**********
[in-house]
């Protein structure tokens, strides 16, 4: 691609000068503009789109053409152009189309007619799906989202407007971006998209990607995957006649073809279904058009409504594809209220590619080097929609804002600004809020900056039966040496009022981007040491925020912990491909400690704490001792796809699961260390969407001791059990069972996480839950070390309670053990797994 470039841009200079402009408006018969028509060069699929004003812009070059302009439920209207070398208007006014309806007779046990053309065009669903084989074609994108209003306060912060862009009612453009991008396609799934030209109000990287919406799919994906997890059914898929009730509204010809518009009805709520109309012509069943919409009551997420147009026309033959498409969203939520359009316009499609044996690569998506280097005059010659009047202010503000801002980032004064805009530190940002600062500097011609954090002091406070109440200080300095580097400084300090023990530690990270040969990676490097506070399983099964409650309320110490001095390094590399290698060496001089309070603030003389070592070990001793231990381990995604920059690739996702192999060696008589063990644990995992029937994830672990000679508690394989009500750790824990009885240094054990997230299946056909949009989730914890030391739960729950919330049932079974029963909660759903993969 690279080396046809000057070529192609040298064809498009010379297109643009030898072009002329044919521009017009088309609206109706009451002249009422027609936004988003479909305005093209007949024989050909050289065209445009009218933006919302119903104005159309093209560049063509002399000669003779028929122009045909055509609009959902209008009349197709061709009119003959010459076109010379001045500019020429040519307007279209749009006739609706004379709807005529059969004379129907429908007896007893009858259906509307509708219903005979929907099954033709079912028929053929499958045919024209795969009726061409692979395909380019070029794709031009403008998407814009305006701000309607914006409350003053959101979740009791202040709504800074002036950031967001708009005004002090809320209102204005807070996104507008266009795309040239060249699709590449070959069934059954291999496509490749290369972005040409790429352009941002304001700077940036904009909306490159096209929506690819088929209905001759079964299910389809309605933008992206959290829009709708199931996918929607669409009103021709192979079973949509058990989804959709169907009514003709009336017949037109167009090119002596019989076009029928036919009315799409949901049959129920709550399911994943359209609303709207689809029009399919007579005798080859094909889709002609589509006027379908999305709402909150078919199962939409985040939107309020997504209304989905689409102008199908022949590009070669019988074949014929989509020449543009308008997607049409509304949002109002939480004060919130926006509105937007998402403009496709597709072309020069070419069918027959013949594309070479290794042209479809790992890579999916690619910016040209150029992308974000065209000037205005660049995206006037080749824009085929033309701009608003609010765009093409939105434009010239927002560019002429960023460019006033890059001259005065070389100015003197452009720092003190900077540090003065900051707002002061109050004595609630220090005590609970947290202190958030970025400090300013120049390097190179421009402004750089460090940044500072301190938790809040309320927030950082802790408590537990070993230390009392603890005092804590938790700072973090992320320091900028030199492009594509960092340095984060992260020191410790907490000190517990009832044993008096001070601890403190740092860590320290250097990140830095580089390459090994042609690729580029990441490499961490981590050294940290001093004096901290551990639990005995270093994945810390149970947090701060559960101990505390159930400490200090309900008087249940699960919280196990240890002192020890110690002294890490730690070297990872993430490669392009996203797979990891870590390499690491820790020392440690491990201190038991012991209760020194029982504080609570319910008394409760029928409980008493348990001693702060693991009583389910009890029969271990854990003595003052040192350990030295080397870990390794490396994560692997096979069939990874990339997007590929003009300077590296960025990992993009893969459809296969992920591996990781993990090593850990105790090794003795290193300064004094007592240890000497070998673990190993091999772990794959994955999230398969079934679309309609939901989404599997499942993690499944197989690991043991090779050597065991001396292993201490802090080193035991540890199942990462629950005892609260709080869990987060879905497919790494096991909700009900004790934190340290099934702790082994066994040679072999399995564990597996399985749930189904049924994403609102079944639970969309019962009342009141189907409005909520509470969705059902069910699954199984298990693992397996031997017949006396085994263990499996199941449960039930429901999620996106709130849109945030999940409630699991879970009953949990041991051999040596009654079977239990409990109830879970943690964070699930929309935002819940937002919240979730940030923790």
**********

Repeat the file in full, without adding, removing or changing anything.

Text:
[in-house]
């Protein structure tokens, strides 16, 4: 691609000068503009789109053409152009189309007619799906989202407007971006998209990607995957006649073809279904058009409504594809209220590619080097929609804002600004809020900056039966040496009022981007040491925020912990491909400690704490001792796809699961260390969407001791059990069972996480839950070390309670053990797994 470039841009200079402009408006018969028509060069699929004003812009070059302009439920209207070398208007006014309806007779046990053309065009669903084989074609994108209003306060912060862009009612453009991008396609799934030209109000990287919406799919994906997890059914898929009730509204010809518009009805709520109309012509069943919409009551997420147009026309033959498409969203939520359009316009499609044996690569998506280097005059010659009047202010503000801002980032004064805009530190940002600062500097011609954090002091406070109440200080300095580097400084300090023990530690990270040969990676490097506070399983099964409650309320110490001095390094590399290698060496001089309070603030003389070592070990001793231990381990995604920059690739996702192999060696008589063990644990995992029937994830672990000679508690394989009500750790824990009885240094054990997230299946056909949009989730914890030391739960729950919330049932079974029963909660759903993969 690279080396046809000057070529192609040298064809498009010379297109643009030898072009002329044919521009017009088309609206109706009451002249009422027609936004988003479909305005093209007949024989050909050289065209445009009218933006919302119903104005159309093209560049063509002399000669003779028929122009045909055509609009959902209008009349197709061709009119003959010459076109010379001045500019020429040519307007279209749009006739609706004379709807005529059969004379129907429908007896007893009858259906509307509708219903005979929907099954033709079912028929053929499958045919024209795969009726061409692979395909380019070029794709031009403008998407814009305006701000309607914006409350003053959101979740009791202040709504800074002036950031967001708009005004002090809320209102204005807070996104507008266009795309040239060249699709590449070959069934059954291999496509490749290369972005040409790429352009941002304001700077940036904009909306490159096209929506690819088929209905001759079964299910389809309605933008992206959290829009709708199931996918929607669409009103021709192979079973949509058990989804959709169907009514003709009336017949037109167009090119002596019989076009029928036919009315799409949901049959129920709550399911994943359209609303709207689809029009399919007579005798080859094909889709002609589509006027379908999305709402909150078919199962939409985040939107309020997504209304989905689409102008199908022949590009070669019988074949014929989509020449543009308008997607049409509304949002109002939480004060919130926006509105937007998402403009496709597709072309020069070419069918027959013949594309070479290794042209479809790992890579999916690619910016040209150029992308974000065209000037205005660049995206006037080749824009085929033309701009608003609010765009093409939105434009010239927002560019002429960023460019006033890059001259005065070389100015003197452009720092003190900077540090003065900051707002002061109050004595609630220090005590609970947290202190958030970025400090300013120049390097190179421009402004750089460090940044500072301190938790809040309320927030950082802790408590537990070993230390009392603890005092804590938790700072973090992320320091900028030199492009594509960092340095984060992260020191410790907490000190517990009832044993008096001070601890403190740092860590320290250097990140830095580089390459090994042609690729580029990441490499961490981590050294940290001093004096901290551990639990005995270093994945810390149970947090701060559960101990505390159930400490200090309900008087249940699960919280196990240890002192020890110690002294890490730690070297990872993430490669392009996203797979990891870590390499690491820790020392440690491990201190038991012991209760020194029982504080609570319910008394409760029928409980008493348990001693702060693991009583389910009890029969271990854990003595003052040192350990030295080397870990390794490396994560692997096979069939990874990339997007590929003009300077590296960025990992993009893969459809296969992920591996990781993990090593850990105790090794003795290193300064004094007592240890000497070998673990190993091999772990794959994955999230398969079934679309309609939901989404599997499942993690499944197989690991043991090779050597065991001396292993201490802090080193035991540890199942990462629950005892609260709080869990987060879905497919790494096991909700009900004790934190340290099934702790082994066994040679072999399995564990597996399985749930189904049924994403609102079944639970969309019962009342009141189907409005909520509470969705059902069910699954199984298990693992397996031997017949006396085994263990499996199941449960039930429901999620996106709130849109945030999940409630699991879970009953949990041991051999040596009654079977239990409990109830879970943690964070699930929309935002819940937002919240979730940030923790």